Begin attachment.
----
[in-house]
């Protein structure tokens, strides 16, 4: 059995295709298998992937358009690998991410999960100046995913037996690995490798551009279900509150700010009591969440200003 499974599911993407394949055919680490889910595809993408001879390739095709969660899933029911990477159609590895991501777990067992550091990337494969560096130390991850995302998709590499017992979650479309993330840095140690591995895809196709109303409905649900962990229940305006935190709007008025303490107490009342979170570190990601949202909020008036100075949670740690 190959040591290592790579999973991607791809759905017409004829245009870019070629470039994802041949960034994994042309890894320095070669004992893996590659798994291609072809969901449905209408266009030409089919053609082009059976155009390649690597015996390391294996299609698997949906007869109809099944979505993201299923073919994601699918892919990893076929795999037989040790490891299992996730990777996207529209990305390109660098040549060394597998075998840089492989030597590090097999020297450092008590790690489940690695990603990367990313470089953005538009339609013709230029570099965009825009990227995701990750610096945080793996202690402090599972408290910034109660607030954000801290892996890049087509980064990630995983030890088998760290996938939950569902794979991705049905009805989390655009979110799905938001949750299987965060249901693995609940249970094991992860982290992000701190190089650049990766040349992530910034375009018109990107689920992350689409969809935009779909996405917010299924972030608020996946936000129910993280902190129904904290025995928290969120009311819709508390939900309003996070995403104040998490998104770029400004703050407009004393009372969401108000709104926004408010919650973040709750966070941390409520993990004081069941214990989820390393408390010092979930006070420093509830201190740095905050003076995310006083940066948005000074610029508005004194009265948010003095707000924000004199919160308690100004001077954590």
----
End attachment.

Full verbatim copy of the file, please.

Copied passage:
[in-house]
């Protein structure tokens, strides 16, 4: 059995295709298998992937358009690998991410999960100046995913037996690995490798551009279900509150700010009591969440200003 499974599911993407394949055919680490889910595809993408001879390739095709969660899933029911990477159609590895991501777990067992550091990337494969560096130390991850995302998709590499017992979650479309993330840095140690591995895809196709109303409905649900962990229940305006935190709007008025303490107490009342979170570190990601949202909020008036100075949670740690 190959040591290592790579999973991607791809759905017409004829245009870019070629470039994802041949960034994994042309890894320095070669004992893996590659798994291609072809969901449905209408266009030409089919053609082009059976155009390649690597015996390391294996299609698997949906007869109809099944979505993201299923073919994601699918892919990893076929795999037989040790490891299992996730990777996207529209990305390109660098040549060394597998075998840089492989030597590090097999020297450092008590790690489940690695990603990367990313470089953005538009339609013709230029570099965009825009990227995701990750610096945080793996202690402090599972408290910034109660607030954000801290892996890049087509980064990630995983030890088998760290996938939950569902794979991705049905009805989390655009979110799905938001949750299987965060249901693995609940249970094991992860982290992000701190190089650049990766040349992530910034375009018109990107689920992350689409969809935009779909996405917010299924972030608020996946936000129910993280902190129904904290025995928290969120009311819709508390939900309003996070995403104040998490998104770029400004703050407009004393009372969401108000709104926004408010919650973040709750966070941390409520993990004081069941214990989820390393408390010092979930006070420093509830201190740095905050003076995310006083940066948005000074610029508005004194009265948010003095707000924000004199919160308690100004001077954590």